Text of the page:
A study of more than 1,300 UK hospitality workers found that 62% were not paid for overtime hours in 2024, compared to 64% in 2023.

The number of staff working up to 2.5 hours above their contracted hours has risen from 26% in 2023 to 30% in 2024.

However, the number of hospitality employees working more than 7.5 hours of overtime per week dropped slightly, from 43% in 2023 to 40% in 2024.

The findings were reported in a study, ‘The UK's Largest Hospitality Salary Survey 2024', created by KAM in partnership with Access Group, the BII, Hospitality Jobs UK, Montgomery Group and Otolo.

When hospitality workers were asked whether they had received sufficient training to feel fully qualified for their roles, the results were split 50/50.

This year's results also indicated a squeeze in the mid-level salaries, with a rise in the number of hospitality staff earning £30,000 or less (30% in 2023 to 37% in 2024) or £60,000 or more (13% in 2023 and 16% in 2024).

Average salaries across the industry also dropped this year from £42,700 to £37,000 in fast food/cafes, from £41,200 to £40,200 in full-service restaurants, and from £40,600 to £39,200 in pubs and bars.

The only sector to see a rise in average salaries was hotel and accommodation, which saw a jump from £42,100 to £44,800.

However, employee satisfaction among most respondents has risen, with 59% reporting a healthy work/life balance in 2024 compared to 51% in 2023.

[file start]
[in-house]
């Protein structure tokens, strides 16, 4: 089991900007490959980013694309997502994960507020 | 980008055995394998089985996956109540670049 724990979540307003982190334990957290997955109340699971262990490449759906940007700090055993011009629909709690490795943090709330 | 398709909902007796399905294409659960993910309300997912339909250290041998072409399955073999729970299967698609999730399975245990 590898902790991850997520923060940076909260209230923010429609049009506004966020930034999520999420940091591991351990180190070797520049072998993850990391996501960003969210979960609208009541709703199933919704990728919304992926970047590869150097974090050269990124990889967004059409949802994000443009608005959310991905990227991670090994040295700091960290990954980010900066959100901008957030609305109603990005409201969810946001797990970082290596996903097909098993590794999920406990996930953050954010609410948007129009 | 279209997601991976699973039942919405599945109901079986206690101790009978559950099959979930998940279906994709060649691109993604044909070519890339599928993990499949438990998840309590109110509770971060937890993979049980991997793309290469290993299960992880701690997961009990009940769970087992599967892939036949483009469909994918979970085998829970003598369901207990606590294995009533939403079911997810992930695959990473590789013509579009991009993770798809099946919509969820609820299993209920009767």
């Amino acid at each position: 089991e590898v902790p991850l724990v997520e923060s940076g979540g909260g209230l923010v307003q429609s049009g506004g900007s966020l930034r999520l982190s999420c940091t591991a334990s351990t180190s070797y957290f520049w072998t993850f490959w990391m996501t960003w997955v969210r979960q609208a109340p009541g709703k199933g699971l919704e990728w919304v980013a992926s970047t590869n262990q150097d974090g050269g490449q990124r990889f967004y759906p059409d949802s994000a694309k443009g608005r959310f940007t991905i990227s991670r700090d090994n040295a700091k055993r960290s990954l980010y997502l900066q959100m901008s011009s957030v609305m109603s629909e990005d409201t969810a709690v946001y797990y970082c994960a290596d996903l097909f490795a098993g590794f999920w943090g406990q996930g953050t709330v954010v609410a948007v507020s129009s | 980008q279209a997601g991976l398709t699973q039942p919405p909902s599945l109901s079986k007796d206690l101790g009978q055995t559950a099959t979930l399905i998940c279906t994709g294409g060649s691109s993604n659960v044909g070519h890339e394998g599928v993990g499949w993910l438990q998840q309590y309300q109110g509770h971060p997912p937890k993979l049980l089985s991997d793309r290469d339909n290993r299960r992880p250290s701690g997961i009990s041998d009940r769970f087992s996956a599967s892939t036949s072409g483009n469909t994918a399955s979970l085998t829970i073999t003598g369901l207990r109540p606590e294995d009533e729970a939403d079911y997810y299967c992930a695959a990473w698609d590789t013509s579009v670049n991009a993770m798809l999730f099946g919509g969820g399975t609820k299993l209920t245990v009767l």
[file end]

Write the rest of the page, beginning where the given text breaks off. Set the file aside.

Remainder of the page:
Over four in five (82%) said they would recommend a career in hospitality, up from 74% last year.

Popular employee benefits, besides an overwhelming preference for a fair salary (95%), included holiday entitlement (92%), training and development sessions (88%), flexible hours (83%) and mentoring (75%).

Ahead of the incoming tipping legislation, the survey also asked respondents for their insights on tips and bonuses and some 68% said tips were important in providing them with a satisfactory salary.

Jamie Campbell, director of learning at Access Group, said: "It seems the UK's hospitality sector has worked at improving those areas it was traditionally weaker on – so training and additional benefits.

"While there has been a slight decrease in average salaries across most sectors, improved employee benefits are going some way to make up for this prompting more employees to be happier in their work. It's vital this continues in order to retain and attract staff going forward."

The National Living Wage is set to increase to £11.44 per hour from April.

by Jungmin Seo